Valerie Chong Nigg (VCN): Tell us a little about yourself.
Karla Ignacio (KI): My name is Karla Ignacio, I just graduated from Lehman College as a Sociology Major. I am from the DR. I’ve been studying and working on food justice for about four years now, and I just graduated as a Food Justice Fellow from the CUNY Urban Food Policy Institute. I am currently working at Swipe Out Hunger as the CUNY Student Food Navigator Manager.
VCN: What is your favorite food and why?
KI: Can I have a tie? First, sweet plantain casserole. In Spanish, we call it “Pastelón de Plátano Maduro.” I love it because we make it for special occasions in my family; we make it for Christmas and birthdays. And it’s the best thing I can make. So if I’m cooking for someone, and I want to impress them, that’s what I make. And the second one is eggplant parmesan, because I love cheese.
VCN: Why did you choose to major in Sociology?
KI: It took me a long time to figure out what I was going to study. Because when I was in the DR, I went to med school. That’s because my parents wanted me to, because you have to be an engineer or a doctor or a lawyer. And then I went to New York because they told me school was better here, and I lost almost all of my credits. I was in school for almost three years, and I was frustrated because it felt like I had lost all of that time, so I thought, “let’s try nursing, because it’s close, and at least I’ll have some credits.” But I never really liked it. And then once I took a sociology class, I really liked it, but I didn’t see how I could use it practically. When I graduated from Hostos with a degree in Liberal Arts, I decided to major in Sociology at Lehman. I’ve always liked questioning things and figuring out why they happen and how, and I think sociology is a very good way for me to explain and make sense of what’s happening in the world, and the system that I’m interested in, specifically when it comes to food and race.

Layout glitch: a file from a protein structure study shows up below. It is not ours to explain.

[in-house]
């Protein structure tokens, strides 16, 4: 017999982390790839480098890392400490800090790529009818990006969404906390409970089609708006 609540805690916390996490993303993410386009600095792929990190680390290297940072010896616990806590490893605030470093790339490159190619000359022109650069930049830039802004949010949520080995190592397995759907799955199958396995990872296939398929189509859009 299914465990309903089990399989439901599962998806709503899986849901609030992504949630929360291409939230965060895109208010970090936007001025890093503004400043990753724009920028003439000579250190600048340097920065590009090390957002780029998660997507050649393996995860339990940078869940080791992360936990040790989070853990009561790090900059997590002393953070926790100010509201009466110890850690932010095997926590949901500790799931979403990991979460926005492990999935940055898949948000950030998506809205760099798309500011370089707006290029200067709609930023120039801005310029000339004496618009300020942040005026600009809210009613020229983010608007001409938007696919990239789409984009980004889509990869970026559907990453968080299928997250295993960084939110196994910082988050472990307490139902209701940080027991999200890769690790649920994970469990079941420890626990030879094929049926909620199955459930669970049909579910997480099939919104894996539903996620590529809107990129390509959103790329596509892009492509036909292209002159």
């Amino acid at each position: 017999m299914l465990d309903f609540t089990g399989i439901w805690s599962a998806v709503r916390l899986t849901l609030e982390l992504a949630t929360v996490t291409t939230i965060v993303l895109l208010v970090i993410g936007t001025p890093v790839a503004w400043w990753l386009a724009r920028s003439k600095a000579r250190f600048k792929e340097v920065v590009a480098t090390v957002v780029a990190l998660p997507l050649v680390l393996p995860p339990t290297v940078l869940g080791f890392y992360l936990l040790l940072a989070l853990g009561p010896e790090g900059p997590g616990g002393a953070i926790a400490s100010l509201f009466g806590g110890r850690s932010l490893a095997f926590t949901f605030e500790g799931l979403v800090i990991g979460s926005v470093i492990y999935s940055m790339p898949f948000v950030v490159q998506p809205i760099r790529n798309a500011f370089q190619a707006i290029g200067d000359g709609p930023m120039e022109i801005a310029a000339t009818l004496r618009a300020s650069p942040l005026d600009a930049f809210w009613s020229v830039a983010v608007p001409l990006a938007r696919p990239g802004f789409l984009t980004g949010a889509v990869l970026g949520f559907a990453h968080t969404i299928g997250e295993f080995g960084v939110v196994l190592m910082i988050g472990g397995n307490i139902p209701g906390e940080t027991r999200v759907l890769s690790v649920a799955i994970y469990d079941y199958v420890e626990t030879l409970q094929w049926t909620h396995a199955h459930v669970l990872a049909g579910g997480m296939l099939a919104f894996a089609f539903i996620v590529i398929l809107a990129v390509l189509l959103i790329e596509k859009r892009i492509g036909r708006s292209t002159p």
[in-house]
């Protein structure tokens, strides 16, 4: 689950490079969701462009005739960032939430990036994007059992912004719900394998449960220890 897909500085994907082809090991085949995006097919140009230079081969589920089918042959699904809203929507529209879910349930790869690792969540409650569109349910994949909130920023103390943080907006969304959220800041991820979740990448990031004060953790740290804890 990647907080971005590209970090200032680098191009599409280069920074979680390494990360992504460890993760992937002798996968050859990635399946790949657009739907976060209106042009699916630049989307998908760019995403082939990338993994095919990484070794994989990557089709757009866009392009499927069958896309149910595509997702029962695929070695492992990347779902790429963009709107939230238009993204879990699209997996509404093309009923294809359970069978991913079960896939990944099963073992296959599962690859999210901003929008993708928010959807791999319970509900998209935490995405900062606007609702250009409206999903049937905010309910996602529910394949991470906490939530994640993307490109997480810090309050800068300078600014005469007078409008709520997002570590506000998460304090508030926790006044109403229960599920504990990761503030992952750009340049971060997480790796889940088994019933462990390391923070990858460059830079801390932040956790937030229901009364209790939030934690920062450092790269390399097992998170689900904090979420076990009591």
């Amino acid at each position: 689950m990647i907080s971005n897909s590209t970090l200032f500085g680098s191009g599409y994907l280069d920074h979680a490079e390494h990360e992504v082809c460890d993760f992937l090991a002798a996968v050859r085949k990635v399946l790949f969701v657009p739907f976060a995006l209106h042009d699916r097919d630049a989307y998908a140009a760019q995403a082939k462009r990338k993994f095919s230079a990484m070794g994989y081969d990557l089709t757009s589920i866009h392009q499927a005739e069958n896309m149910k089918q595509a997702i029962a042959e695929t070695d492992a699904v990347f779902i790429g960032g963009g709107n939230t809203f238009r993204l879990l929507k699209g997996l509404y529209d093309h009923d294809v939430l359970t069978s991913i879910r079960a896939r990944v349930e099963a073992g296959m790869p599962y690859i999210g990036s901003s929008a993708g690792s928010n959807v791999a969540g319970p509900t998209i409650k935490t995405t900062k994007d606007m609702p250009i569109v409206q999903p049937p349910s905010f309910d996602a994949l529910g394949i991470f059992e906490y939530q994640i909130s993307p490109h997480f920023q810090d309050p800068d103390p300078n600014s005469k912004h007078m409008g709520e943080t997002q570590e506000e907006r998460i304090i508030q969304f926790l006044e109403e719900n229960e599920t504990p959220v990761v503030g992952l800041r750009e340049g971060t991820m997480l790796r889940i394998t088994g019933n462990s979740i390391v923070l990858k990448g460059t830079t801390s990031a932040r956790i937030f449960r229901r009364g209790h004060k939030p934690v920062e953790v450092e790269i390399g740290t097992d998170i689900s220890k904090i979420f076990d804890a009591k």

VCN: Why did you apply for the CUNY Food Justice Leadership Fellowship?
KI: After I left Hostos, I went to Lehman, and I was also working. So after class, I would go to work, and I felt no sense of community in the school, because I was just never there. And that is something that is very important for me. I was talking to one of my mentors, Professor Kathleen Delgado, and she said, “There’s this Fellowship; I think you might like it,” and I applied. I was very excited because it seemed like a good way for me to learn more about food, and it felt practical in addition to intensive learning.
At this time, I was also working at Single Stop and the CUNY Food Security Advocates Project. I’m really shy and I also deal with Impostor Syndrome, so in the past I would just say no to everything. Now I make more of a conscious effort to take advantage of the opportunities that come my way.
VCN: What does food justice mean to you?
KI: Choice. A lot of the time when we think about food, everything is made to feel so normal. Like, “oh yeah, the supermarket is two hundred thousand miles away, and no one here has the money to have a car, but that’s normal, so we’ll just eat at McDonalds.” Who’s going to represent them when it comes to food decisions in their communities? And whether they have a voice in it or not and how much it costs and the laws that are regulating those foods. I think that when people have a choice of what they’re eating and how their food is produced, that’s how you can really achieve food justice. Almost always, we just don’t know what’s happening and we think, “it’s been like this since forever, and it’s fine,” but it’s not. We have a lot of work to do.